Struggling with mental illness was one of the hardest, most heartbreaking things I have ever been through. It was lonely, emotional, and scary. There was a disconnect in relationships with family and friends. Some of the things that were said to me left me stunned. How could someone say something so horrible? Looking back, they may not have known of my mental illness or understood how to respond.
“You are overreacting.”
“Don’t worry so much.”
“How can you be sad? You have everything and anything you need.”
What is a Mental Illness?
According to The National Alliance on Mental Health, “A mental illness is a condition that affects a person’s thinking, feeling, behavior or mood. These conditions deeply impact day-to-day living and may also affect the ability to relate to others”.
What Not to Say to Someone Struggling with Mental Illness
Your well-meaning encouragement to “cheer up” or “smile” may feel friendly and supportive to you, but it distorts the many feelings one may have with mental illness. What you can say: “You seem sad. How can I help?”
You only care about yourself
Implying that a person with mental illness does not care about other people may only add feelings of blame, shame, and guilt. People who experience mental illness do care about others. What you can say: “I’m here for you if you need me.”
Don’t worry so much
Having someone tell you to not worry so much when you are already giving it your best can be discouraging and may make a person with a mental illness feel their situation is hopeless. What you can say: “You seem worried. Do you want to talk about it?”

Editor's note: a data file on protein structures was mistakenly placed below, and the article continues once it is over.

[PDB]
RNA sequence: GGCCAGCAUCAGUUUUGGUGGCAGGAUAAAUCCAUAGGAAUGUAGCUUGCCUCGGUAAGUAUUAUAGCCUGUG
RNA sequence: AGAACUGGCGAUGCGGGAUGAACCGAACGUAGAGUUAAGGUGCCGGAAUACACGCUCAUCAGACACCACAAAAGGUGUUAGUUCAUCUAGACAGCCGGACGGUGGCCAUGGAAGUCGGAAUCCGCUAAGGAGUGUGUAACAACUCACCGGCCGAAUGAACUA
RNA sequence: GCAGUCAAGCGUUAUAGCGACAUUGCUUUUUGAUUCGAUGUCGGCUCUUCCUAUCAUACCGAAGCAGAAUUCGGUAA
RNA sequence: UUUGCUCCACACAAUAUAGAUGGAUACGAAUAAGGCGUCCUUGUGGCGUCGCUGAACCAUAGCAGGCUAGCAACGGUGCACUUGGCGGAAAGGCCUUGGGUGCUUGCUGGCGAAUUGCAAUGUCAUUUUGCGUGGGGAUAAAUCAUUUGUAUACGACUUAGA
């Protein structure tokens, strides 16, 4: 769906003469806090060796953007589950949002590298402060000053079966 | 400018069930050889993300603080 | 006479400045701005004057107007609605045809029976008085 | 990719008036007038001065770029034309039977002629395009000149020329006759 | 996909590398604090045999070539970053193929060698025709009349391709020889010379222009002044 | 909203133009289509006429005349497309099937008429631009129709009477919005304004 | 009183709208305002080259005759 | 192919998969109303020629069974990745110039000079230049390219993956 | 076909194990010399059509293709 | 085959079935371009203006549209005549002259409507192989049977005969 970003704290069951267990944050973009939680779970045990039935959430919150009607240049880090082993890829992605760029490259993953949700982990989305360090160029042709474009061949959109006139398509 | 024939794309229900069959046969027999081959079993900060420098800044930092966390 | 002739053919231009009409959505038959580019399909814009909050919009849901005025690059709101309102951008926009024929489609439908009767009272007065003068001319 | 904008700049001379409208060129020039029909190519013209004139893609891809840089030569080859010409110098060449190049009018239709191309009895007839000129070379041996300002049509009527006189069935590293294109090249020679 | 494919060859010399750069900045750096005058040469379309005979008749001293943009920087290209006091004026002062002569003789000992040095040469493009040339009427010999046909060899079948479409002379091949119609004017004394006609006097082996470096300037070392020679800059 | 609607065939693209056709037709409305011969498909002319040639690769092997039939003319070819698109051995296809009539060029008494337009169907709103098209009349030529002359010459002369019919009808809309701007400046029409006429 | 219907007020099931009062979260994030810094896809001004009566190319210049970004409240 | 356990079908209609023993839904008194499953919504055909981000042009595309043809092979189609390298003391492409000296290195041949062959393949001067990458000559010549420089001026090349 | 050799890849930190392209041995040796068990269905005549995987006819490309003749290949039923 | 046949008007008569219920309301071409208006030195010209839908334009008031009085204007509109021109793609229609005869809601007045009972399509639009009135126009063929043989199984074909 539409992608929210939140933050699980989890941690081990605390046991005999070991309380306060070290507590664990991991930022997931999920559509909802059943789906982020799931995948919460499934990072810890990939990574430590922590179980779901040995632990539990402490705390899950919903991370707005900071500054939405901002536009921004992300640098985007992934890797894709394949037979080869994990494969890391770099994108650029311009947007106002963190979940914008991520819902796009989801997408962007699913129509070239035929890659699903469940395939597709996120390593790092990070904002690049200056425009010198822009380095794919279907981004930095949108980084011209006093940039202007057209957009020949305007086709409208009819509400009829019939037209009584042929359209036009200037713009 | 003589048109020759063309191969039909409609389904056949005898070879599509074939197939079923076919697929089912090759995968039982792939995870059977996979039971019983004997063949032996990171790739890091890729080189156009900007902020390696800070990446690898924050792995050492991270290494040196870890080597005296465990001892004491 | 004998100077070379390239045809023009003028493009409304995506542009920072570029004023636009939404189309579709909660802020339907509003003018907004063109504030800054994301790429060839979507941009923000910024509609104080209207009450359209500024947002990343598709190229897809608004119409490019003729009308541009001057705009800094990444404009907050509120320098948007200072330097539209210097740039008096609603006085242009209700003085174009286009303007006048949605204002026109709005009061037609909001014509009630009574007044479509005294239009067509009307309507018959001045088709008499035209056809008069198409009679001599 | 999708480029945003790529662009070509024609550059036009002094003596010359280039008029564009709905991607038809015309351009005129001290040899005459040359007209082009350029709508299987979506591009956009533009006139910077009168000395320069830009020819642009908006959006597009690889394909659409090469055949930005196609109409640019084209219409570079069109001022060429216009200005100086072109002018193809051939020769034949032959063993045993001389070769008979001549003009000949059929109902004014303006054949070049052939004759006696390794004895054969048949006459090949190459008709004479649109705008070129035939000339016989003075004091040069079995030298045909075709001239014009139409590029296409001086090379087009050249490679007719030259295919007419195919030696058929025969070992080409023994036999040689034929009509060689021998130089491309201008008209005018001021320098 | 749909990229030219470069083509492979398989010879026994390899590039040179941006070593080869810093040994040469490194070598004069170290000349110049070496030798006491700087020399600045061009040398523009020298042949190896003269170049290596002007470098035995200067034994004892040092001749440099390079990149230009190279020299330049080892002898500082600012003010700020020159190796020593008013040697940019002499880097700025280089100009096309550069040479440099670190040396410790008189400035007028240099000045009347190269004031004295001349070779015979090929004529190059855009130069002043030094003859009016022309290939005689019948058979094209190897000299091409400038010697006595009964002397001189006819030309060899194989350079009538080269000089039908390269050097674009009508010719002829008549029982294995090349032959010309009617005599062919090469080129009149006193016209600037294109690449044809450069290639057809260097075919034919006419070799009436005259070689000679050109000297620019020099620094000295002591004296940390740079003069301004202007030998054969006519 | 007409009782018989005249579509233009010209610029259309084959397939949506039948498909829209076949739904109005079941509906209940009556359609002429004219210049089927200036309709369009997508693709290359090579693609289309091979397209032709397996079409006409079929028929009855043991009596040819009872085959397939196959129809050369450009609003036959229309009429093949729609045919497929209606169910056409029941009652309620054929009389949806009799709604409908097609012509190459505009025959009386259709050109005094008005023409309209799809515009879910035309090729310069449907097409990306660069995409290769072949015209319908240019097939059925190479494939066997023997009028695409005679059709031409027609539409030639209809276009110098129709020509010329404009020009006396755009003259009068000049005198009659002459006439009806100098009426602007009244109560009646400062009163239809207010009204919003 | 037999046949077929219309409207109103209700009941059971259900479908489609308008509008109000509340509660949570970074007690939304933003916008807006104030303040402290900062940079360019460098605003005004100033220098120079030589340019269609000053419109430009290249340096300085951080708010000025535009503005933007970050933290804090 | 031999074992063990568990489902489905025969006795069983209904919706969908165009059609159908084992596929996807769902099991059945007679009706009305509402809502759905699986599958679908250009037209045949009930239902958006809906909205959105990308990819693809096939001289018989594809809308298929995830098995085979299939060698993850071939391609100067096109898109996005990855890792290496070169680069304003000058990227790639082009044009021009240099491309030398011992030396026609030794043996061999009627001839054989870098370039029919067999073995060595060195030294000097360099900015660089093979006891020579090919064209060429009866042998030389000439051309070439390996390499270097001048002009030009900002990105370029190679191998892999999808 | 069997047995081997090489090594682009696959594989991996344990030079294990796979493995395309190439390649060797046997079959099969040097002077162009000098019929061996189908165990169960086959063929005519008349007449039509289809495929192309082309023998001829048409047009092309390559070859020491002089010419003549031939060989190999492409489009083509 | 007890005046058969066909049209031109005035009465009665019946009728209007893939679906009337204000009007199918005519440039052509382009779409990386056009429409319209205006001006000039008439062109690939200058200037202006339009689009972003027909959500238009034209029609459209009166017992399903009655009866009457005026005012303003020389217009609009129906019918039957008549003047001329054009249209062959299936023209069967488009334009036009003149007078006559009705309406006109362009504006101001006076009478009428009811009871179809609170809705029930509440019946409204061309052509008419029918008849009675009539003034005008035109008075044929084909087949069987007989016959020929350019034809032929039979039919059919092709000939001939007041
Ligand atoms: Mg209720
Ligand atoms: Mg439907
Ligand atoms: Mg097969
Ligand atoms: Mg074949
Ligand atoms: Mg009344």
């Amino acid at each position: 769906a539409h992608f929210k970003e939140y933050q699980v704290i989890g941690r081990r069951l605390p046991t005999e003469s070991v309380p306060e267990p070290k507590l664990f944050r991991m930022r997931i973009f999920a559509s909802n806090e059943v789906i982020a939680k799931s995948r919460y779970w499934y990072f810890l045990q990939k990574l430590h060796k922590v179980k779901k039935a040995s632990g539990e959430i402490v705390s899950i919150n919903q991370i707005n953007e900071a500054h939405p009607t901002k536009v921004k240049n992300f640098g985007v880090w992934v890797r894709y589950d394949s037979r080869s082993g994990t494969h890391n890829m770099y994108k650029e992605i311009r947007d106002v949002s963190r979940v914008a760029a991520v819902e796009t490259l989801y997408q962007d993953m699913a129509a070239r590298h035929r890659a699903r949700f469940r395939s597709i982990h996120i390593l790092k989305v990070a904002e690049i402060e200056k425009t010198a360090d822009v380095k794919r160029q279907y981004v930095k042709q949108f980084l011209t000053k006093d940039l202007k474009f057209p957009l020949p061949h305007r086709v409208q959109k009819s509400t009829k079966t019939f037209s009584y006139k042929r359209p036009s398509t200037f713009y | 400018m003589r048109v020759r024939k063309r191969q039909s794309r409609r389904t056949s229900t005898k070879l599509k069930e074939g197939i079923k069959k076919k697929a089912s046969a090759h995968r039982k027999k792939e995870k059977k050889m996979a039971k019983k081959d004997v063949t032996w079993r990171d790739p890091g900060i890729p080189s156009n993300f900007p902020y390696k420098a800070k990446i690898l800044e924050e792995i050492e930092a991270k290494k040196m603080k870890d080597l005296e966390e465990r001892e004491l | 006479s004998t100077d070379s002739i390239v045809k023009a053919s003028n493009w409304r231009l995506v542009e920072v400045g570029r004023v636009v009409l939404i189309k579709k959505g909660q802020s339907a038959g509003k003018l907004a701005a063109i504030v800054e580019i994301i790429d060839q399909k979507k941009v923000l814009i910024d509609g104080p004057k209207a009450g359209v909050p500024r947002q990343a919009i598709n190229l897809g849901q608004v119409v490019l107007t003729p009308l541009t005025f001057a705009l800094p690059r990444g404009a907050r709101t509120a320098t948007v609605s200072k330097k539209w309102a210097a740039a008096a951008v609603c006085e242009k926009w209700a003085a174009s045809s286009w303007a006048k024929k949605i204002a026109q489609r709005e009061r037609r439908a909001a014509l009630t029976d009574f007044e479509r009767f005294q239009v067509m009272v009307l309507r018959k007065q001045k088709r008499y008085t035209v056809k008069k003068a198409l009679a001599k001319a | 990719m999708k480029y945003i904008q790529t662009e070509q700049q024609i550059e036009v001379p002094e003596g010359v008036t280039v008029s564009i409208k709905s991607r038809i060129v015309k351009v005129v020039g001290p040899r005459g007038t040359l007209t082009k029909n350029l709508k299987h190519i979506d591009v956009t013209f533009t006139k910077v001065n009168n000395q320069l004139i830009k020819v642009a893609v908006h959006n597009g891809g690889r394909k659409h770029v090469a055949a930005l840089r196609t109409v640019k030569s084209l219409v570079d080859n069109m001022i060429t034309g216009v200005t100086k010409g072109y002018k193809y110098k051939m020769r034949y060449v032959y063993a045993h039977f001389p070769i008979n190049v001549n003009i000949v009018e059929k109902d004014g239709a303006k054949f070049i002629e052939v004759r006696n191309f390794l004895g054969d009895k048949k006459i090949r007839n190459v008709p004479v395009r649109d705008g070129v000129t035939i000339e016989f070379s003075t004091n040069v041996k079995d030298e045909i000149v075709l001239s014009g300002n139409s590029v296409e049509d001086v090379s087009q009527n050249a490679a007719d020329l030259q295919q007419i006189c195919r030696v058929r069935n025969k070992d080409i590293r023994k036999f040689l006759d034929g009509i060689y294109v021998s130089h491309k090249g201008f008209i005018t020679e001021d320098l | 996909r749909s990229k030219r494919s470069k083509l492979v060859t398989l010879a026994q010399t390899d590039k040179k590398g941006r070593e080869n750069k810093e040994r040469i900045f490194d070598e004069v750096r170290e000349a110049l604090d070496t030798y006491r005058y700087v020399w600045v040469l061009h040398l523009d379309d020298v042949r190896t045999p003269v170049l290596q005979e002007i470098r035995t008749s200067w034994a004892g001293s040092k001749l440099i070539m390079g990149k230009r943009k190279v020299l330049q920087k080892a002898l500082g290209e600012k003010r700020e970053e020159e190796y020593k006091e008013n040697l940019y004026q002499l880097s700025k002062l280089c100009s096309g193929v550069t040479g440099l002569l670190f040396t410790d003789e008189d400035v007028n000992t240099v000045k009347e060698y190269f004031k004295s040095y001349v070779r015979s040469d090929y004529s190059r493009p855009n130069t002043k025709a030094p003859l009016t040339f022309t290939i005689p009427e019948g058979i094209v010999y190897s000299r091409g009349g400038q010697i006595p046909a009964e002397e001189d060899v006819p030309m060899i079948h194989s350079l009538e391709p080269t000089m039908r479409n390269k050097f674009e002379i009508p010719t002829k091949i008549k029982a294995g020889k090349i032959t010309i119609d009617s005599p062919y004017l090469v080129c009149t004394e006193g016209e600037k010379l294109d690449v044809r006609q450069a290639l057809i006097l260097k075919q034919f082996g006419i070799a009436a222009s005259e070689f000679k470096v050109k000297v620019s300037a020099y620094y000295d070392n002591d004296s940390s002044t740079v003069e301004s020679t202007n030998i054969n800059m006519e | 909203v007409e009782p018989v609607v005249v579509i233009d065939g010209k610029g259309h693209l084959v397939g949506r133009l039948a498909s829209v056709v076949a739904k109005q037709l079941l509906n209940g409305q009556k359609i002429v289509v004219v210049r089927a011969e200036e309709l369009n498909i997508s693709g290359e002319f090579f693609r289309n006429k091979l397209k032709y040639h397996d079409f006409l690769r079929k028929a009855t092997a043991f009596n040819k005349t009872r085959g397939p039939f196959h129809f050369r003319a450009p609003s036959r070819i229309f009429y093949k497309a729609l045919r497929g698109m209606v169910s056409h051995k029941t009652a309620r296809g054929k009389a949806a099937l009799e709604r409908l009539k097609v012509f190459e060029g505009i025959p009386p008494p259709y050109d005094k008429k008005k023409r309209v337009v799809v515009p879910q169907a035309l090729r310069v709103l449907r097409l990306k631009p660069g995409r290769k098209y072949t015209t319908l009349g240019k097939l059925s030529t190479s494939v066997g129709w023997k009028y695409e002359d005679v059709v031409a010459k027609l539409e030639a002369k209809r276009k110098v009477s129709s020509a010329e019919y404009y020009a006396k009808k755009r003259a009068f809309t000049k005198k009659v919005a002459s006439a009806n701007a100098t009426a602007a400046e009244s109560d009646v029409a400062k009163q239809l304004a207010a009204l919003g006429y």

How can you be sad? You have everything and anything you need.
It’s not uncommon for people with mental illness to try very hard to “put on a good face” and hide how they really feel from others. Even though these thoughts do not reflect reality, they can become very intense and are also a characteristic of mental illness. What you can say: “Are you feeling down? Is there anything I can do?”
The Best Thing You Can Say
“I’m here for you.”
Looking back at my journey, I learned a lot. Mental illness doesn’t define me, but it did shape me. It’s tough to find helpful words during these trying times. Stay mindful that the words you use can make a big difference. If you’re not careful, your words might do more harm than good.
If you think you’ve said something hurtful in the past you can always reach out and apologize. Explain that you weren’t sure what to say or that you didn’t understand. An apology can help someone begin feeling better if your words haven’t been helpful in the past. If you or someone you know is experiencing mental illness please know, YOU ARE NOT ALONE.
Need Immediate Help In A Crisis?
National Suicide Prevention Lifeline| Call 800-273-TALK (8255) If you or someone you know is in crisis—whether they are considering suicide or not—please call the toll-free Lifeline at 800-273-TALK (8255) to speak with a trained crisis counselor 24/7.
The National Suicide Prevention Lifeline connects you with a crisis center in the Lifeline network closest to your location. Your call will be answered by a trained crisis worker who will listen empathetically and without judgment. The crisis worker will work to ensure that you feel safe and help identify options and information about mental health services in your area. Your call is confidential and free.
Crisis Text Line| Text NAMI to 741-741 Connect with a trained crisis counselor to receive free, 24/7 crisis support via text message.
National Domestic Violence Hotline| Call 800-799-SAFE (7233) Trained expert advocates are available 24/7 to provide confidential support to anyone experiencing domestic violence or seeking resources and information. Help is available in Spanish and other languages.
National Sexual Assault Hotline| Call 800-656-HOPE (4673) Connect with a trained staff member from a sexual assault service provider in your area that offers access to a range of free services. Crisis chat support is available at Online Hotline. Free help, 24/7.
I am not a mental health professional, if you or someone you know is struggling with mental health it is best to consult a doctor first. If you believe you, or someone you know, is in immediate danger, please call 911.